PURPOSE: To present the findings of combined oral assessment and gustometry testing of a series of head and neck and hematologic malignancies in patients with self-reported taste change after cytotoxic therapies. METHODS: Patients with acute myeloid leukemia (AML), multiple myeloma (MM), and head and neck cancer (HNC) were evaluated for taste function. Chemical gustometry was conducted assessing chemosensory qualities that included sweet, sour, salty, bitter, umami, and spicy. NCI Common Terminology Criteria for Adverse Events (CTCAE) 4.0 and the Scale of Subjective Total Taste Acuity (STTA) were used to describe taste symptoms. Saliva flow rates were measured to determine the presence of hyposalivation. Patients were provided treatment trials for taste dysfunction, including zinc supplements, or medications that included clonazepam, megestrol acetate, and the cannabinoid dronabinol. RESULTS: According to STTA, hematology cases reported the incidence of grades 2 and 3 taste disturbances as 60% and 40%, respectively. For HNC patients, the incidence of grades 2 and 3 was 44% each. Gustometry tests confirmed dysgeusia in all patients evaluated. In the hematology group, 80% of patients exhibited a decrease in sweet taste perception, and no patients correctly identified umami taste. In the HNC group, most patients could not identify salt taste, 66% of patients reported "no sensation" with spicy taste, bitter taste was reduced in some, and increased or altered in others, while only one patient could identify umami taste. In the hematologic and HNC patient groups, 80% and 66% reported grade 2 dry mouth, respectively, according to CTCAE 4.0. After treatment for taste dysfunction, 71% of all patients in the present study reported improvements in taste function. CONCLUSIONS: Persisting dysgeusia in cancer survivors may be assessed by patient report and taste testing. The taste most affected in our patients was umami. Treatment trials with current interventions for dysgeusia appeared effective and should be considered in cancer survivors. Understanding taste and flavor function during and following cancer treatment is important in developing rational prospective preventive and interventional strategies.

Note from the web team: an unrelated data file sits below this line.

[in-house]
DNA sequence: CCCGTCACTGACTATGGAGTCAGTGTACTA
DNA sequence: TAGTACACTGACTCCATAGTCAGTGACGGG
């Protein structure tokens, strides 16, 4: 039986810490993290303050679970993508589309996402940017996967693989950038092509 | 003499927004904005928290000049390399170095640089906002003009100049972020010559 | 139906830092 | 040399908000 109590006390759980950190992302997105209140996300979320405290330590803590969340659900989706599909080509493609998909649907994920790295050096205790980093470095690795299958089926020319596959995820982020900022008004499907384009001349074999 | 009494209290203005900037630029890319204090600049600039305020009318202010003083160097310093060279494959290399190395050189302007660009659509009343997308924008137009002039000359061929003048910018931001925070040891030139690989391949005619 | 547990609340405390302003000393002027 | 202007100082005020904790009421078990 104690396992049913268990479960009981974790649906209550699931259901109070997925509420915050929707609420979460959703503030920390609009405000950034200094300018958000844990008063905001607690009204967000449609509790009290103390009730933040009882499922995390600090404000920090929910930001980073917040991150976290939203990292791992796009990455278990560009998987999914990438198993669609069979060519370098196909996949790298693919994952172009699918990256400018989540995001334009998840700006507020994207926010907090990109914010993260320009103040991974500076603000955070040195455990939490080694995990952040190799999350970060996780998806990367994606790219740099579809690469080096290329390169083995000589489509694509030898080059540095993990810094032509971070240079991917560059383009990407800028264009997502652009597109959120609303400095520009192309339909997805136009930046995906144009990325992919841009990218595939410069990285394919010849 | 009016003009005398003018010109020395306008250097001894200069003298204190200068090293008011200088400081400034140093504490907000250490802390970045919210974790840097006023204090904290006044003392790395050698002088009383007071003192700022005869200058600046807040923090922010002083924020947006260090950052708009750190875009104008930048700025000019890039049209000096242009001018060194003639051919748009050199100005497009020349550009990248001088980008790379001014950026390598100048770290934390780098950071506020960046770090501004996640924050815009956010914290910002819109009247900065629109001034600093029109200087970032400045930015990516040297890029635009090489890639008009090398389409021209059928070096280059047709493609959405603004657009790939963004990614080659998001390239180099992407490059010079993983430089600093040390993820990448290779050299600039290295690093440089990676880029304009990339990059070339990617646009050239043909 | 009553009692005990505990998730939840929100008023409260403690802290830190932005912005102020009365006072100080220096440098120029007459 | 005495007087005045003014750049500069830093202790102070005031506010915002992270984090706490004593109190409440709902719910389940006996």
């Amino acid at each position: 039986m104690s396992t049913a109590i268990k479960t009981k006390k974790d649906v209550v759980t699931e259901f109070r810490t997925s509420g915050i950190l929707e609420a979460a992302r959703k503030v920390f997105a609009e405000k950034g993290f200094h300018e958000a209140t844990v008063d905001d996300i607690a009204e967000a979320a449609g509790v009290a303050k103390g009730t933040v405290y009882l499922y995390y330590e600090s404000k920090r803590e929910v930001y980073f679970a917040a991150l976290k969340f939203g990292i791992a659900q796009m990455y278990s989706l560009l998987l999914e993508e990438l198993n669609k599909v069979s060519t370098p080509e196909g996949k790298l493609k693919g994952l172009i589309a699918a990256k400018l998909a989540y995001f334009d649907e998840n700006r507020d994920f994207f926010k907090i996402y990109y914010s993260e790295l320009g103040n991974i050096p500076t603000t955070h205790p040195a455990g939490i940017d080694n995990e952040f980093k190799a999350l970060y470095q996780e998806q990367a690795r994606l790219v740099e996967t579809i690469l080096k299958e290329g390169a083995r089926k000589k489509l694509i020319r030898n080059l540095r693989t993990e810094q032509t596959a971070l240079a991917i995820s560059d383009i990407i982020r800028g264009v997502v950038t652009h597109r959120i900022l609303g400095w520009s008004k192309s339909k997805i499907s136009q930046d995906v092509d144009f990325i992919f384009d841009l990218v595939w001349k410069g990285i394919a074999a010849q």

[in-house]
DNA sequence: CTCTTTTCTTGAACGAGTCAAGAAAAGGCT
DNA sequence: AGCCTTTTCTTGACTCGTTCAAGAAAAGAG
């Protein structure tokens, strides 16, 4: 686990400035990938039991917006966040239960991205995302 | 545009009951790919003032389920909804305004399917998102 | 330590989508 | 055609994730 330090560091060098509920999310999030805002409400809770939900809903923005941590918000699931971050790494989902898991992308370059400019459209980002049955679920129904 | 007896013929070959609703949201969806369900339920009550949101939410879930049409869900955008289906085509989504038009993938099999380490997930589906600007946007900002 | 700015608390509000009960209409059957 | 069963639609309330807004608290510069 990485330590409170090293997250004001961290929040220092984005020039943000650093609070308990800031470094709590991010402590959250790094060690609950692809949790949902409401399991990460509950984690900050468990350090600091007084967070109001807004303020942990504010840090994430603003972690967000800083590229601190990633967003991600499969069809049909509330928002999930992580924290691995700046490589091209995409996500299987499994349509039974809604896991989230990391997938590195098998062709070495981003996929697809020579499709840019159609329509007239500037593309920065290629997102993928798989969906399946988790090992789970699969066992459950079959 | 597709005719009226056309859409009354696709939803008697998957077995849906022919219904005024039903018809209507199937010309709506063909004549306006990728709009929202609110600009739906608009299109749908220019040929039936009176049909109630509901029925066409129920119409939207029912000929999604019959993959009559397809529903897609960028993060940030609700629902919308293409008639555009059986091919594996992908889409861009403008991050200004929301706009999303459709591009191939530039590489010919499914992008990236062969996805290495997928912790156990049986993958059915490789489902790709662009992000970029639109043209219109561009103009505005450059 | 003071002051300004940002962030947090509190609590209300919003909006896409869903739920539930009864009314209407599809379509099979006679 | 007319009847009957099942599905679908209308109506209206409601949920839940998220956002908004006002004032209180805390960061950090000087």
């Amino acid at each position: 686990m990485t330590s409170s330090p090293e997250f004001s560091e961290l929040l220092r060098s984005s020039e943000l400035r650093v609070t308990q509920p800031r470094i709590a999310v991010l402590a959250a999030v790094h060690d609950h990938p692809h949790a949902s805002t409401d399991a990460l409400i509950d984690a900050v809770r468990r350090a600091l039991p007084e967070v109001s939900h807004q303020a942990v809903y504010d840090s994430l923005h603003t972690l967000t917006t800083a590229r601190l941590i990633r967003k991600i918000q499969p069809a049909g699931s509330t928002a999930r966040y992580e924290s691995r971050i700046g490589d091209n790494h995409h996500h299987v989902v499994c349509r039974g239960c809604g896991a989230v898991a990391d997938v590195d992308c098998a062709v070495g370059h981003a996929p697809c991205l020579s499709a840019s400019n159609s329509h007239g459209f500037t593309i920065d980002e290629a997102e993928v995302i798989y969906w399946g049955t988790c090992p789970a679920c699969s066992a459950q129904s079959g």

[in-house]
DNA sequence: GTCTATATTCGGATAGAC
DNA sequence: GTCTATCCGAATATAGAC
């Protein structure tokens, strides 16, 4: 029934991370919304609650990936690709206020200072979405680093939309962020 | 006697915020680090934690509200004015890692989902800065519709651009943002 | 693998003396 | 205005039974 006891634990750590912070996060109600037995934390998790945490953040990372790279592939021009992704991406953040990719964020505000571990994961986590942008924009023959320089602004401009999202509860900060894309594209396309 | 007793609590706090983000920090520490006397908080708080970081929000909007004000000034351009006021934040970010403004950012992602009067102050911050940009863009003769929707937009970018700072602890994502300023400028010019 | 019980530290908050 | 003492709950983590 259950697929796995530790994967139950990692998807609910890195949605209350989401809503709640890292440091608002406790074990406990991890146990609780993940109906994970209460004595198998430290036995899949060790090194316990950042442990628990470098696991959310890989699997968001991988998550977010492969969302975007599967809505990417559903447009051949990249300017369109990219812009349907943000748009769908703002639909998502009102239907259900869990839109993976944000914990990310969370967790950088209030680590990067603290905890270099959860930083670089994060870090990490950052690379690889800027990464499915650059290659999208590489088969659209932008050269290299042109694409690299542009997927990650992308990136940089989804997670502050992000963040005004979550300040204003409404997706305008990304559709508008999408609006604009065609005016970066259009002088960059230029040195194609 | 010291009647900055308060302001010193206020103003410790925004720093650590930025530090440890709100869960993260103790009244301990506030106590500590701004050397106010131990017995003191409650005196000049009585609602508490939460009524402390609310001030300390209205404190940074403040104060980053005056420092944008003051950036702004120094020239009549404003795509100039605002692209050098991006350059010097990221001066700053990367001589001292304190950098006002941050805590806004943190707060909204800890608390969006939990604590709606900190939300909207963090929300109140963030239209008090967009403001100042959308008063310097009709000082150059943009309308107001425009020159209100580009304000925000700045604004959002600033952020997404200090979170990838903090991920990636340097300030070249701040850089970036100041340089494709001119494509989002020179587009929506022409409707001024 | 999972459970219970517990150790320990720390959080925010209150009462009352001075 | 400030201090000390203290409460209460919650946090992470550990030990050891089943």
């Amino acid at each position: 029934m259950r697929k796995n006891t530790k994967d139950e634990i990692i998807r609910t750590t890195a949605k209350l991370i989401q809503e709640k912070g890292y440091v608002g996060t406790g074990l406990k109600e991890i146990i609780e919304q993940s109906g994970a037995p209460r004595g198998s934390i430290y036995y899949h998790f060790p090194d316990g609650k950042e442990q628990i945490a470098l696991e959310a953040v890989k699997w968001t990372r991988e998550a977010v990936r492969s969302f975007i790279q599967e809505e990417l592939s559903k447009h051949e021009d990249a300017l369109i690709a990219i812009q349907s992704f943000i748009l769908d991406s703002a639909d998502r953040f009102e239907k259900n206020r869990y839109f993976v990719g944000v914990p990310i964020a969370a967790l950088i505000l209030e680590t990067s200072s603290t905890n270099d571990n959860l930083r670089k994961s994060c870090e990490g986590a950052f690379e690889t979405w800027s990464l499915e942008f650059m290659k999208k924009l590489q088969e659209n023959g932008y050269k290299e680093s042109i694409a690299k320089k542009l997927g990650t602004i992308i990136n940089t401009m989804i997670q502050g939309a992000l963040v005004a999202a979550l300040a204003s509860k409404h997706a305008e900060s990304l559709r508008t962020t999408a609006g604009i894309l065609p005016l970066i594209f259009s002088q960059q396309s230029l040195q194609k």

Liew AC, Peh KK, Tan BS, Zhao W, Tangiisuran B. Evaluation of chemotherapy-induced toxicity and health-related quality of life amongst early-stage breast cancer patients receiving Chinese herbal medicine in Malaysia. Support Care Cancer 2019 Dec;27(12):4515-4524 PMID 30911917